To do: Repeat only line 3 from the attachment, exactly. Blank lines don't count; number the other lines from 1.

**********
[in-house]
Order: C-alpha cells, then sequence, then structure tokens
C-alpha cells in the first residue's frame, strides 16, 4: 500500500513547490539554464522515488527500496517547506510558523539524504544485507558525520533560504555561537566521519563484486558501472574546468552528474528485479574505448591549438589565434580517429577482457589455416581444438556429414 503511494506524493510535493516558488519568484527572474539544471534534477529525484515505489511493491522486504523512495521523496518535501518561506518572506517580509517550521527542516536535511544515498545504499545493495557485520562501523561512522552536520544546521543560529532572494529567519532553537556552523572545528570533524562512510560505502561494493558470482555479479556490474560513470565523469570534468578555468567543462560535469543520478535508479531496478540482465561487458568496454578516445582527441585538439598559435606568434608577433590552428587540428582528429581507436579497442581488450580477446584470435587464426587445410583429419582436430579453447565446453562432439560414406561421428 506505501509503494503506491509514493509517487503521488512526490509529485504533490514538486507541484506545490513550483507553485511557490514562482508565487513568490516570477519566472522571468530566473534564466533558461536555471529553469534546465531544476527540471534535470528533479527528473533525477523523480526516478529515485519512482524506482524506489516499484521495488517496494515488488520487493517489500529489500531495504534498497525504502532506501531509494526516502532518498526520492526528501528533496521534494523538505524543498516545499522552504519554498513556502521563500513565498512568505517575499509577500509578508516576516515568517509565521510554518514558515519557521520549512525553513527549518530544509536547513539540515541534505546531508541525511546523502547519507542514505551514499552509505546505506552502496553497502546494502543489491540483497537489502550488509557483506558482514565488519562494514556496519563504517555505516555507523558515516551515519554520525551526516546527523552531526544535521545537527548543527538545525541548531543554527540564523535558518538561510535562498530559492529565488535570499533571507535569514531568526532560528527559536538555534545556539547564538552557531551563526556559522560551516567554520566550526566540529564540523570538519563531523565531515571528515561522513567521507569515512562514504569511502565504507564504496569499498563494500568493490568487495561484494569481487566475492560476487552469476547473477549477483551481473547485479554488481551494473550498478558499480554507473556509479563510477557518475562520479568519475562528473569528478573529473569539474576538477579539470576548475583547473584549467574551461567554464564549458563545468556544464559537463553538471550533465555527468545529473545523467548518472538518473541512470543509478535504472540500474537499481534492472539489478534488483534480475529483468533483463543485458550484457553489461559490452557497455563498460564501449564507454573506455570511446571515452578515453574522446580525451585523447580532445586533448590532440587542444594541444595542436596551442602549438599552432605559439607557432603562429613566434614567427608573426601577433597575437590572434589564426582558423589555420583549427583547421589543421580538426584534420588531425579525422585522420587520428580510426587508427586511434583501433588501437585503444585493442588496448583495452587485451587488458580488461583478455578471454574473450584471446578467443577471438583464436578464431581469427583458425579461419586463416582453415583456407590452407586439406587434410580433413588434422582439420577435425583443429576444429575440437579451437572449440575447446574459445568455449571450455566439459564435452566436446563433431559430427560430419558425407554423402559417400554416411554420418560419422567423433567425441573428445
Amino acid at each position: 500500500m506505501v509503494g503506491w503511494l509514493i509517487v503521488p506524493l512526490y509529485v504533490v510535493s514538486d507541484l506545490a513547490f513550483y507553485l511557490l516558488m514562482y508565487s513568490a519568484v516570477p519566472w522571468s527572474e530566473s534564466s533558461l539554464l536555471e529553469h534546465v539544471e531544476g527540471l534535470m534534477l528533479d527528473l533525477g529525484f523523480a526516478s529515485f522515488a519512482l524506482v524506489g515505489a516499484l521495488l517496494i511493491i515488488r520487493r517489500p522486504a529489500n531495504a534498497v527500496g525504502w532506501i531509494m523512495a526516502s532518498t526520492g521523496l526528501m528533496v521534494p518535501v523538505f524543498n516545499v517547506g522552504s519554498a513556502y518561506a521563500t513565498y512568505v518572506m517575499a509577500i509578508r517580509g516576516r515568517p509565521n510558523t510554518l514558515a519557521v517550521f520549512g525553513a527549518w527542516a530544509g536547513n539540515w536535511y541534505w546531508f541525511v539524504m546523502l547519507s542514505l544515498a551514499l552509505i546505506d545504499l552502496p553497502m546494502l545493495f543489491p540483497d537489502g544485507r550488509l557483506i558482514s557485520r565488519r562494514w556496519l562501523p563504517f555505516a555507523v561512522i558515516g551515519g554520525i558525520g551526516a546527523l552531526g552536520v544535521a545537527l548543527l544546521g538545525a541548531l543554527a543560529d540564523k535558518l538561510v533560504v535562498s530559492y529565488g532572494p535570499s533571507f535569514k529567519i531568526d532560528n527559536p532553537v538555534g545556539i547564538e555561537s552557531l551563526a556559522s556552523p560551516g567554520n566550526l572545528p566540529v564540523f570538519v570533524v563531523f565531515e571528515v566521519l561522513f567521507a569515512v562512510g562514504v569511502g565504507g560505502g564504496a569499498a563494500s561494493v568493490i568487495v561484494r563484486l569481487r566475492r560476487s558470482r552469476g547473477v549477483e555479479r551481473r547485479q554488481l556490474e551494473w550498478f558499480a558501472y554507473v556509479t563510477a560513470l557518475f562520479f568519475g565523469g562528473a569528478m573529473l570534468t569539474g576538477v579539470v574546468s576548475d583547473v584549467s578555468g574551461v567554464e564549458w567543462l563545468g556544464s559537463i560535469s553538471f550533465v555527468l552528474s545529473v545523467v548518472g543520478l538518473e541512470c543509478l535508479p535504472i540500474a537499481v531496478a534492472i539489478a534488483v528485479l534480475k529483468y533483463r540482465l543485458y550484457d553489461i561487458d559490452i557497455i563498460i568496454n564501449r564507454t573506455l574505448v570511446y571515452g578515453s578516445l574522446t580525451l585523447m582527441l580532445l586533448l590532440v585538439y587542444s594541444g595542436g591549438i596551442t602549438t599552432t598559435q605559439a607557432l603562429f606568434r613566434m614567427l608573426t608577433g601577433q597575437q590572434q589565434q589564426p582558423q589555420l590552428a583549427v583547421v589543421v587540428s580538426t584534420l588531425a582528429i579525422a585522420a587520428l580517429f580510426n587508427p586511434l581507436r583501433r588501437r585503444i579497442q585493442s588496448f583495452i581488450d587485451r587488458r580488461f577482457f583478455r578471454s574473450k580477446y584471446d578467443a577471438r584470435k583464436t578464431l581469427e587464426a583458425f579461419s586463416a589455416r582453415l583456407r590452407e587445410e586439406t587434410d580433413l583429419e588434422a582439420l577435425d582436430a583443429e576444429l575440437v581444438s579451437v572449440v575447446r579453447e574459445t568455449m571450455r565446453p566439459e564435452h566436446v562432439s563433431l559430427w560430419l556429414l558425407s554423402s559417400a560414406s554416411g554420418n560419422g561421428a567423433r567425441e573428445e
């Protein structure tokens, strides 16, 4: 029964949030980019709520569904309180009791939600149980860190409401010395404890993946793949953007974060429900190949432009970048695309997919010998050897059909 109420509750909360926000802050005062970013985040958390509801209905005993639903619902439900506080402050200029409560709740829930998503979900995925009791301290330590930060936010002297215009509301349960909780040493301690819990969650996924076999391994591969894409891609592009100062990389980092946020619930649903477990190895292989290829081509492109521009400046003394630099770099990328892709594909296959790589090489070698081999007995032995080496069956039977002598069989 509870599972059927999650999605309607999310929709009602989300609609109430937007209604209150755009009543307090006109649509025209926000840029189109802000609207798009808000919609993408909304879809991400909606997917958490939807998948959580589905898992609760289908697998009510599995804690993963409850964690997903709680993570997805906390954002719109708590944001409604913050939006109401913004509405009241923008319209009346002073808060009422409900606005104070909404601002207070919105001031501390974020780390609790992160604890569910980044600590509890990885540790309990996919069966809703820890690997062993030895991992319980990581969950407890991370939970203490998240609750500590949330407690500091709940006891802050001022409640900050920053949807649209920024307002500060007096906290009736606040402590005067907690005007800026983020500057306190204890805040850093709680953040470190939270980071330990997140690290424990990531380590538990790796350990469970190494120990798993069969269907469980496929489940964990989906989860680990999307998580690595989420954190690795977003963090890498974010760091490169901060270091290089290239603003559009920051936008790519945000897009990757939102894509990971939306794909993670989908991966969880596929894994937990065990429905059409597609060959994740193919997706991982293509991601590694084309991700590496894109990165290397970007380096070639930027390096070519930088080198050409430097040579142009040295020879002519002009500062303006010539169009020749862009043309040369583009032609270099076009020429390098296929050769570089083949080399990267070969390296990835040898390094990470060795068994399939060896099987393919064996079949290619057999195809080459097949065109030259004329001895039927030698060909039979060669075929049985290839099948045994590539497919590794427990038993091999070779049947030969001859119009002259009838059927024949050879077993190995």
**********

C-alpha cells in the first residue's frame, strides 16, 4: 500500500513547490539554464522515488527500496517547506510558523539524504544485507558525520533560504555561537566521519563484486558501472574546468552528474528485479574505448591549438589565434580517429577482457589455416581444438556429414 503511494506524493510535493516558488519568484527572474539544471534534477529525484515505489511493491522486504523512495521523496518535501518561506518572506517580509517550521527542516536535511544515498545504499545493495557485520562501523561512522552536520544546521543560529532572494529567519532553537556552523572545528570533524562512510560505502561494493558470482555479479556490474560513470565523469570534468578555468567543462560535469543520478535508479531496478540482465561487458568496454578516445582527441585538439598559435606568434608577433590552428587540428582528429581507436579497442581488450580477446584470435587464426587445410583429419582436430579453447565446453562432439560414406561421428 506505501509503494503506491509514493509517487503521488512526490509529485504533490514538486507541484506545490513550483507553485511557490514562482508565487513568490516570477519566472522571468530566473534564466533558461536555471529553469534546465531544476527540471534535470528533479527528473533525477523523480526516478529515485519512482524506482524506489516499484521495488517496494515488488520487493517489500529489500531495504534498497525504502532506501531509494526516502532518498526520492526528501528533496521534494523538505524543498516545499522552504519554498513556502521563500513565498512568505517575499509577500509578508516576516515568517509565521510554518514558515519557521520549512525553513527549518530544509536547513539540515541534505546531508541525511546523502547519507542514505551514499552509505546505506552502496553497502546494502543489491540483497537489502550488509557483506558482514565488519562494514556496519563504517555505516555507523558515516551515519554520525551526516546527523552531526544535521545537527548543527538545525541548531543554527540564523535558518538561510535562498530559492529565488535570499533571507535569514531568526532560528527559536538555534545556539547564538552557531551563526556559522560551516567554520566550526566540529564540523570538519563531523565531515571528515561522513567521507569515512562514504569511502565504507564504496569499498563494500568493490568487495561484494569481487566475492560476487552469476547473477549477483551481473547485479554488481551494473550498478558499480554507473556509479563510477557518475562520479568519475562528473569528478573529473569539474576538477579539470576548475583547473584549467574551461567554464564549458563545468556544464559537463553538471550533465555527468545529473545523467548518472538518473541512470543509478535504472540500474537499481534492472539489478534488483534480475529483468533483463543485458550484457553489461559490452557497455563498460564501449564507454573506455570511446571515452578515453574522446580525451585523447580532445586533448590532440587542444594541444595542436596551442602549438599552432605559439607557432603562429613566434614567427608573426601577433597575437590572434589564426582558423589555420583549427583547421589543421580538426584534420588531425579525422585522420587520428580510426587508427586511434583501433588501437585503444585493442588496448583495452587485451587488458580488461583478455578471454574473450584471446578467443577471438583464436578464431581469427583458425579461419586463416582453415583456407590452407586439406587434410580433413588434422582439420577435425583443429576444429575440437579451437572449440575447446574459445568455449571450455566439459564435452566436446563433431559430427560430419558425407554423402559417400554416411554420418560419422567423433567425441573428445